Milk and honey are both familiar food items that we still eat today, and for most Europeans and Americans they are very ordinary and common components of modern diet. However, for the ancient Israelites milk and honey held very different roles within their diet. Bee honey was very desirable but not eaten regularly. Milk, on the other hand, was a central part of everyday food, yet it required considerable labor to procure and process. As a result, milk and honey were also strongly symbolic in biblical texts.
Did Israelites really eat milk and honey?
In ancient Israel, milk was mainly procured from herds of sheep and goats rather than from cattle, which were primarily used for ploughing. Sheep and goat bones are found in abundance across excavations showing that the majority of ancient Israelites depended on these animals for their milk, wool, and dung for fueling fires and ovens. Milk could be processed into other products like cheese and butter (Gen 18:18; Deut 32:14; 1Sam 17:18; 2Sam 17:29; Job 10:10, Job 20:17). In fact, butter churns have been found from the Chalcolithic period (ca. 3500 BCE), and we also have iconographic representations of milking activities from Mesopotamia (ca. 2900-2350 BCE). This processing, usually carried out by women in the home, meant milk was preserved for longer. Dairy products provided significant quantities of calories in the form of fat, protein, and carbohydrates, in addition to important nutrients like vitamins D, B, and calcium. Prov 27:23-27 offers a wonderful insight into the importance that the flocks had for providing milk and clothing for household members. Dairy products are frequently offered to guests in biblical stories, showing how dairy products could make outsiders feel welcomed into the household (Gen 18:8; Judg 4:19, Judg 5:25; 2Sam 17:29; 1Sam 17:17-18).
In the archaeological record, many beehives have been excavated at an Iron Age settlement called Tel Rehov, in the Bet She’an Valley of Israel. Although biblical texts do not mention bee keeping, it would seem that the techniques were known to the Israelites, just as they were in ancient Egypt and other ancient Near Eastern cultures. In biblical texts, honey is found in beehives in rocks (Deut 32:13; Ps 81:16), logs (1Sam 14:25-29), and even in the carcass of a lion (Judg 14:8-18). We also see in some texts that honey is used to describe God’s words, thus equating the high status of honey with the status of divine teachings (Ps 19:9-10, Ps 119:103). In wisdom texts, honey is often used metaphorically to describe the benefit of wisdom, just as honey is beneficial to the body (Prov 16:23-24, Prov 24:13-14). God provides the prophet Ezekiel with a honey-tasting scroll to eat, so that he can go out and speak God’s message to the people (Ezek 3:1-3). Heaven-sent manna, which tastes of honey (Exod 16:31), is provided for the Israelites in the wilderness, and God also feeds his bride Israel with honey in Ezek 16:13. As these biblical texts indicate, honey was symbolically and metaphorically associated with God. Honey is a food that God feeds to his people, and its elevated status makes it apt for describing God’s words and wisdom. Bee honey’s association with God and his word is also indicated by the female prophet Deborah (Judg 4:4): her name literally means “bee.” Honey was likely regarded very highly given its strong association with God and, as biblical texts depict, its nature as a chance but bountiful find in the wild.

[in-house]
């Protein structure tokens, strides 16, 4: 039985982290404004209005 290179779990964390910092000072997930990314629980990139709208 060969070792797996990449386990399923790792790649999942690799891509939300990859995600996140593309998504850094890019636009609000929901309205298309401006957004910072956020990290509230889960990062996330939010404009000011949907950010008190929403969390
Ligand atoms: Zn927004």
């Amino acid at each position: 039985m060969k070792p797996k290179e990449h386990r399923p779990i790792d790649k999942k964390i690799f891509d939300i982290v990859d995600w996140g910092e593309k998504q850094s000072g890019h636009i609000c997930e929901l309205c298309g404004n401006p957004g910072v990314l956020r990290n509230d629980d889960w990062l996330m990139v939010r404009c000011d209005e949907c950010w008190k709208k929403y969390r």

Why is milk and honey used to describe the promised land?
At first, it seems to most modern readers that milk and honey are not the most obvious choices of foods to describe the promised land. However, as a pair, the two contrasting food items evoke a single idea. They are the two extremes of food: milk was the basic but necessary food everyone could rely on from their flocks, while honey was an incredibly sweet food that was associated with divine words and wisdom. The two together represent the single idea of all food ranging from the everyday to the divine, the bare necessities to the highly desirable. Effectively, a land that is described as “flowing,” or that “bursts forth,” with milk and honey is one that contains an abundance of all foods.